By Tony Snyder | May 4, 2012
The title to this article is both humorous, and yet more appropriate to your life than you might realize. When I was a kid, my mother used to always say to me, “The way you like to spend money, you’d better grow up to be a brain surgeon or lawyer”! Knowing what I know now, I should have become a brain surgeon…but I digress.
My mother’s point was I really liked to spend money and even having my allowance darned near burned a hole in my pocket! Granted, we all go through a phase where we want everything and the thought of saving our money for a “rainy day” seems ridiculous. And, hopefully, we out grow it and start to learn the value of money (and saving it).
But what if we don’t? Or what if that “phase” goes on longer than it should? We don’t know when our children will start to learn the value of money and what if we’re not around to help guide and teach them? Not to worry, that’s why I’m a phenomenal estate planning attorney! I put a Spendthrift provision in all of my estate planning documents.
What is a Spendthrift provision, you ask? It’s nothing more than a section in your Will/Trust which states the following:
“No beneficiary entitled to any form of future distribution from a trust created hereunder, shall take or have any title in the Trust until the same shall be actually received. Further, no disposition, charge or encumbrance by way of anticipation by any beneficiary shall be of any validity or legal effect, nor shall the future interest of such person be in any way liable for any claim of a creditor, spouse, divorced spouse, or any other claimant to whom a beneficiary may be in any way liable, nor shall it be subject to any legal process or bankruptcy proceeding.“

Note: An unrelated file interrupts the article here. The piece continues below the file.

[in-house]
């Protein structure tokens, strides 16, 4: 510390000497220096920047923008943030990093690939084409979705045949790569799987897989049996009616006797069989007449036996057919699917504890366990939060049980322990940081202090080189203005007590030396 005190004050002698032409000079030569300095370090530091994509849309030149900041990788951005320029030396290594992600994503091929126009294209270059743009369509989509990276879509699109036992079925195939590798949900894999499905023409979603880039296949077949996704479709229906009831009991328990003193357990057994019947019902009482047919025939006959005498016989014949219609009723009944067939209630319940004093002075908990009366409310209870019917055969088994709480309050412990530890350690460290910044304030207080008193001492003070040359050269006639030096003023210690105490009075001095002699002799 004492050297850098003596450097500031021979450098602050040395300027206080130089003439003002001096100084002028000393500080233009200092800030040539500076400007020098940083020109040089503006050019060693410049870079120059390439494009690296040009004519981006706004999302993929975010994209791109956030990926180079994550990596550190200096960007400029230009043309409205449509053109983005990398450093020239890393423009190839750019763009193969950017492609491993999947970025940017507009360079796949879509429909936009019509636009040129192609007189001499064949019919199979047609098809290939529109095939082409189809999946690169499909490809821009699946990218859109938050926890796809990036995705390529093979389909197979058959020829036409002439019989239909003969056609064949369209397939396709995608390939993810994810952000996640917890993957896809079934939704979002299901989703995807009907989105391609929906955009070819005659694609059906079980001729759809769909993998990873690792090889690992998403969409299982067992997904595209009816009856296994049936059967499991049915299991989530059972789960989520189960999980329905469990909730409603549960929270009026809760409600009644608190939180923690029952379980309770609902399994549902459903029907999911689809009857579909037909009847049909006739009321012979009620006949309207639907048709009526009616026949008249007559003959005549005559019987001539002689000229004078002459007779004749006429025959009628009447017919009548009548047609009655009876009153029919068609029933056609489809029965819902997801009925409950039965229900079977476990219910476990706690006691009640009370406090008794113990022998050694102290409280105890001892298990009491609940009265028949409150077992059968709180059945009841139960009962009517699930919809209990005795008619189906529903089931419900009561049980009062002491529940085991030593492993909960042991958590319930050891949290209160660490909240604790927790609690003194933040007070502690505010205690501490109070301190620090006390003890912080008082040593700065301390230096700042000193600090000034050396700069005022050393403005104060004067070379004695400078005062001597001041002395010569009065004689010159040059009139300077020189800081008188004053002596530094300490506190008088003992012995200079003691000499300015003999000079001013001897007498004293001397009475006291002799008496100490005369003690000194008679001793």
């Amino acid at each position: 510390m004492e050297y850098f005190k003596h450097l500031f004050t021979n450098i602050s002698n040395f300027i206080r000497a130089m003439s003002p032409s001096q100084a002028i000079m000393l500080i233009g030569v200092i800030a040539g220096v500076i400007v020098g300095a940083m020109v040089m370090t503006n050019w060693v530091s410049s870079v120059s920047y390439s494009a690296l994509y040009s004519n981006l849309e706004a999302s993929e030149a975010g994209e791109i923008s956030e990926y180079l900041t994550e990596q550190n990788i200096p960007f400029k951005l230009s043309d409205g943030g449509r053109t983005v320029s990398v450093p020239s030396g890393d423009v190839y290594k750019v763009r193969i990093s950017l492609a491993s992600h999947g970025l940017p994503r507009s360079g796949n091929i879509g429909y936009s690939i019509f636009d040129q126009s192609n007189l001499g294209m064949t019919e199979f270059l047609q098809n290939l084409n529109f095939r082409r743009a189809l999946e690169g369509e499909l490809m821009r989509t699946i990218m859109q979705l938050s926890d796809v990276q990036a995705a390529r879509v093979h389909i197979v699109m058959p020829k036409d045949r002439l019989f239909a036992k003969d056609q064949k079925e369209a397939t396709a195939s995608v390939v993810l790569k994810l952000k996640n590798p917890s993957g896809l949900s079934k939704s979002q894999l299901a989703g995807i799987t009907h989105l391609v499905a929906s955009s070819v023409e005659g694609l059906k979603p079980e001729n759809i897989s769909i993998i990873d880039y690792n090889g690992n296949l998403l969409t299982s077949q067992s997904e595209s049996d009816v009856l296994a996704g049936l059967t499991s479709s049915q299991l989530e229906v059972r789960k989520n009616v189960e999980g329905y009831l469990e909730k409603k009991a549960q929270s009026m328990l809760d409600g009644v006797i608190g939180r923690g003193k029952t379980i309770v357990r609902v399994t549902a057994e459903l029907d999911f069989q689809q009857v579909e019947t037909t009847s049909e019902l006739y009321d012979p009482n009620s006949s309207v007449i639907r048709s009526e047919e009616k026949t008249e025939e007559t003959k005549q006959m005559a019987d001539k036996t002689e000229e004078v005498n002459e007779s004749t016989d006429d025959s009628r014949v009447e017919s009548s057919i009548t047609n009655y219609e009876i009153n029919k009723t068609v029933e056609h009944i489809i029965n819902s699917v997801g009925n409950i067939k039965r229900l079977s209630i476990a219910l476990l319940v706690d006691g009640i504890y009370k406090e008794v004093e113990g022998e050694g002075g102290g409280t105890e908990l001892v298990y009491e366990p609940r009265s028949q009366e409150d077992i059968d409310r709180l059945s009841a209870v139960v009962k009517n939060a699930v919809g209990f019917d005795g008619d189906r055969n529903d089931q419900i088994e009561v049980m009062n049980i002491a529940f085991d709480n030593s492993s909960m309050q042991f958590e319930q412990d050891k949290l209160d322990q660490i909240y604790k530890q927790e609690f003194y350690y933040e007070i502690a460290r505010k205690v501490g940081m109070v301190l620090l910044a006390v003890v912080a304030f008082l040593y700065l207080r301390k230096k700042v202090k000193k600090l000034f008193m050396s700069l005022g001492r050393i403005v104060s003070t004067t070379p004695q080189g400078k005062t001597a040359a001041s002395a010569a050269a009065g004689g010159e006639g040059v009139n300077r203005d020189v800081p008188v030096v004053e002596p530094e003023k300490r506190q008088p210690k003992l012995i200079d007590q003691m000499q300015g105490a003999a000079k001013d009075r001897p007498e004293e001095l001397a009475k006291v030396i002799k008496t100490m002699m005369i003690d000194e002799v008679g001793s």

Whew, that’s a lot, isn’t it?! Let me explain in laymen terms: You don’t get the money until you’ve earned it! Ok, maybe that’s a bit simplistic, but it’s fairly accurate. It’s the idea that whatever money the beneficiary is entitled to from the Will/Trust can’t be borrowed against, it can’t be mortgaged, nor can it lost in a bankruptcy or event of a divorce. Now, the key here is that you have not yet received the distribution. Once you get the distribution, you can lose the money in bankruptcy or to a divorcing spouse. That’s why my estate planning documents also allows the Successor Trustee to withhold disbursement to a beneficiary if the Successor Trustee believes that the money will be wasted (usually on drugs/alcohol) or lost to the aforementioned reasons of the provision.
So make sure when you establish your estate planning documentation, you ensure your loved ones don’t burn through it even before they get their grubby little hands on your hard earned money!